• UNGULIGRADE—hoofed animals, phalanges are elevated so that only hoofs (modified digital keratin) are in contact with the substrate (pronghorn)


Skeletal considerations adaptations for locomotion

Unguligrade

(pig)

Digigrade

(dog)

Plantigrade

(man)

SOURCE:Fishbeck and Sebastiani (2008) Fig. 5.20


Running speeds

Running Speeds

SpeciesSpeed (km/h)Locomotion

Cheetah 110 Pronghorn 98 Elk 72 Coyote 70 Europeon hare 65 Grizzly bear 50 Human 45 Tree squirrel 20 Three-toed sloth 1 “hang”


Patterns of running

Patterns of Running

  • Gait--see p110, Fig. 6.14

  • Walking & Pacing & Trotting (different forms of symmetrical gaits = equal spacing of feet and contact with ground at even time intervalsvs.

  • Galloping & Bounding (different forms of asymmetrical gaits = contact with ground at uneven time intervals)


Jumping ricocheting

Jumping & Ricocheting

  • Saltatorial locomotion

  • Jumping = lagomorphs

  • Richocheting = kangaroos (p111, Fig. 6.15),kangaroo rats (p354, Fig. 18.10), and jumping mice a) most in _________ mode most of timeb) hind limbs larger than frontc) ________ tail for balance


Swimming

Swimming

  • ___________ mammals--split time between aquatic & terrestrial:a) beavers and ottersb) _________ tailc) _________ feet (hind only)d) oscillatory propulsion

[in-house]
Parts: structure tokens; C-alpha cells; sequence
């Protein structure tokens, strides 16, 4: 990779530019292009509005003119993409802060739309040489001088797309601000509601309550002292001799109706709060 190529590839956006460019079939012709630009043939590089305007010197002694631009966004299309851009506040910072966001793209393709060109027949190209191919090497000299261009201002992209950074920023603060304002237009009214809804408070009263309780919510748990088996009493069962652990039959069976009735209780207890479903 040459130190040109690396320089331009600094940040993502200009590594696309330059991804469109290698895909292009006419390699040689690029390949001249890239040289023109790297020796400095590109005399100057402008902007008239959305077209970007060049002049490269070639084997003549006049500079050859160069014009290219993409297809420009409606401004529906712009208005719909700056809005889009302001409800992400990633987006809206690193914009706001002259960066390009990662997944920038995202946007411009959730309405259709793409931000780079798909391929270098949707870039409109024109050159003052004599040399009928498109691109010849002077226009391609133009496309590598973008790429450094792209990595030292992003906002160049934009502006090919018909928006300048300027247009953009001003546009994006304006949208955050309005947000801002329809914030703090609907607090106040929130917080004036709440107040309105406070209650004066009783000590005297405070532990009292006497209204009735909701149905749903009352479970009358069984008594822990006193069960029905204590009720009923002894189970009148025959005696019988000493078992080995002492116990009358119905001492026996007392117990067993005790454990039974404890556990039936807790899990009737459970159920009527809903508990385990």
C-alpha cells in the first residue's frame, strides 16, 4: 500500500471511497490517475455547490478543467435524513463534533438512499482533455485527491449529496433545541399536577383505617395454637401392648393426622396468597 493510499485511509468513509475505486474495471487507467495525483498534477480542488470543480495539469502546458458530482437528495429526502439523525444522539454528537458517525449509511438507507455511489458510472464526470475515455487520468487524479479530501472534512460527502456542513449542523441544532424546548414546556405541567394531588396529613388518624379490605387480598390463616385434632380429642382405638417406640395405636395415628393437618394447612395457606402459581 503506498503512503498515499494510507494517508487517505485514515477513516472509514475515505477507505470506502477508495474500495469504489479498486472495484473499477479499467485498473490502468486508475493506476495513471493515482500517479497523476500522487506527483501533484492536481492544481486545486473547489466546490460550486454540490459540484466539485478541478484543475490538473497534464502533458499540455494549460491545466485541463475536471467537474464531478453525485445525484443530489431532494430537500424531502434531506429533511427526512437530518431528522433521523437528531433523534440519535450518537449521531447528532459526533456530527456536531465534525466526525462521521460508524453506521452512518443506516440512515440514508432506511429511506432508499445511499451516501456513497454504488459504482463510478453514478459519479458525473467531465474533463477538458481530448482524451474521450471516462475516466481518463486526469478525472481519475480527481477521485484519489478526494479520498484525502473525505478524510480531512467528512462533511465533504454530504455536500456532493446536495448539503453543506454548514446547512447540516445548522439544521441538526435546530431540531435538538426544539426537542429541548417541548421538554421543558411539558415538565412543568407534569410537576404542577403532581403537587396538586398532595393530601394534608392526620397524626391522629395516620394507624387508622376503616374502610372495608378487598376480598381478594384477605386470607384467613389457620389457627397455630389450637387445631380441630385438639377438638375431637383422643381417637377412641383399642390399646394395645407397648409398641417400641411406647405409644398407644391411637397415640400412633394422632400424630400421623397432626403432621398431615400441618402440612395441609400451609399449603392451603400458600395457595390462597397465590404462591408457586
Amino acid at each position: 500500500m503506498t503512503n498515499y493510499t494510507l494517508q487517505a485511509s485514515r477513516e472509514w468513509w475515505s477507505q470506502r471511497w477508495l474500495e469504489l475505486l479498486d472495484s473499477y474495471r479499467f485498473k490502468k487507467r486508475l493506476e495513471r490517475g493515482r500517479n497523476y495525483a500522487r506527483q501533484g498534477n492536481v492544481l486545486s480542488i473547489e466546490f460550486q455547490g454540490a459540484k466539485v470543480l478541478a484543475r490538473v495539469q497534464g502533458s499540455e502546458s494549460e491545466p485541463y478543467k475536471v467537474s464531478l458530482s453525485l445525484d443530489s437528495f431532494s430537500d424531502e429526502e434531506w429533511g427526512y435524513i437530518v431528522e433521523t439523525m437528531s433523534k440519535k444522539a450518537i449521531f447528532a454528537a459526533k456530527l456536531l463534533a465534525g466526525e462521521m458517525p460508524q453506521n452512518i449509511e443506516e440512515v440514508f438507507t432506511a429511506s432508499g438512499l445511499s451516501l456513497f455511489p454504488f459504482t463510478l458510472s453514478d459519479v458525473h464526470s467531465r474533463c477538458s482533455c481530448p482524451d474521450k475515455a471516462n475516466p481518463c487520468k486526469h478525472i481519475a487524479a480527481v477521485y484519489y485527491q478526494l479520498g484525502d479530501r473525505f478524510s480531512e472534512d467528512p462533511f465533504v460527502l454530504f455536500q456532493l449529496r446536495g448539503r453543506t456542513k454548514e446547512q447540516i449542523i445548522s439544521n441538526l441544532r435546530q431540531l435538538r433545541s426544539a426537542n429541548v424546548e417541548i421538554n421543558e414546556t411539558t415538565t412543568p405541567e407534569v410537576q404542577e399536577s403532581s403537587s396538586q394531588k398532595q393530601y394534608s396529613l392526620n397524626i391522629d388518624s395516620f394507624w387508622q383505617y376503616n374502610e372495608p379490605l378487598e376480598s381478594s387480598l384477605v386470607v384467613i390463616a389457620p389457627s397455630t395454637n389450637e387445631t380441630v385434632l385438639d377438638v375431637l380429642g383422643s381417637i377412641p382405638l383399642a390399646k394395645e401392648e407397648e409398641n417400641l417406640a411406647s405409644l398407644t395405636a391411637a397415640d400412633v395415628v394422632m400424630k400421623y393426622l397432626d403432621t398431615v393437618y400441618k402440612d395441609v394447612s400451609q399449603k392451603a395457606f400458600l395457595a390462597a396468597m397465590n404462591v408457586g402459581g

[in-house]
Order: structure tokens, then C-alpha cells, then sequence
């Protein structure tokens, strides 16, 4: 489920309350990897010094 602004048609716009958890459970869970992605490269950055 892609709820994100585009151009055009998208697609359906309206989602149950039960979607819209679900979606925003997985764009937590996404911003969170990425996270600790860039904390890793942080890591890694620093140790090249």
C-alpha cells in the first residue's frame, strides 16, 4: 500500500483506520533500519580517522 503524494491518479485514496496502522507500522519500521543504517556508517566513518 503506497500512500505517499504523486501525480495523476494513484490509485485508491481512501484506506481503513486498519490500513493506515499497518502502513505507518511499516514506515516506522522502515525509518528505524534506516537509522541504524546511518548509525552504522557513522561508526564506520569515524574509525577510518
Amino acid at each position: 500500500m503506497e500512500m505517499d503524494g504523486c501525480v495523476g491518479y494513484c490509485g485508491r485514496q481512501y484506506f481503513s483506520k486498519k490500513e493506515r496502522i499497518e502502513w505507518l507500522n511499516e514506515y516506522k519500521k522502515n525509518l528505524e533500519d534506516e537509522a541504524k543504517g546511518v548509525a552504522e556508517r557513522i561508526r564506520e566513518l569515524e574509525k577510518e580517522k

• ____________ mammals--most time in water:a) seals, sea lions, walrusb) __________________c) __________________


Swimming con t

Swimming…con’t

  • Marine mammals--all the time in water:a) baleen & toothed whalesb) no hind limbsc) no sacrumd) tails, in some, have horizontalfluke--used for propulsione) again—____________ forelimbs

human arm

pilot whale

blue whale

right whale


Skeletal considerations adaptations for locomotion

WHALE (mysticete)

vs.

TERESTRIAL

mammal


Gliding flying

Gliding & Flying

  • Patagium - “the flight membrane”a) gliders: hind limbs to forelimbsb) volant mammals (bats): from forelimb digits (hand-wing) to the tail (p258, Fig. 11.1)

  • Gliding: patagium is thicker, position controlled by limbsa) evolved in 3 groups: Rodents(flying squirrels),Dermoptera (colugos), & marsupials (sugar/honey gliders)b) increase speed--decrease surfacearea…and vice versa


Skeletal considerations adaptations for locomotion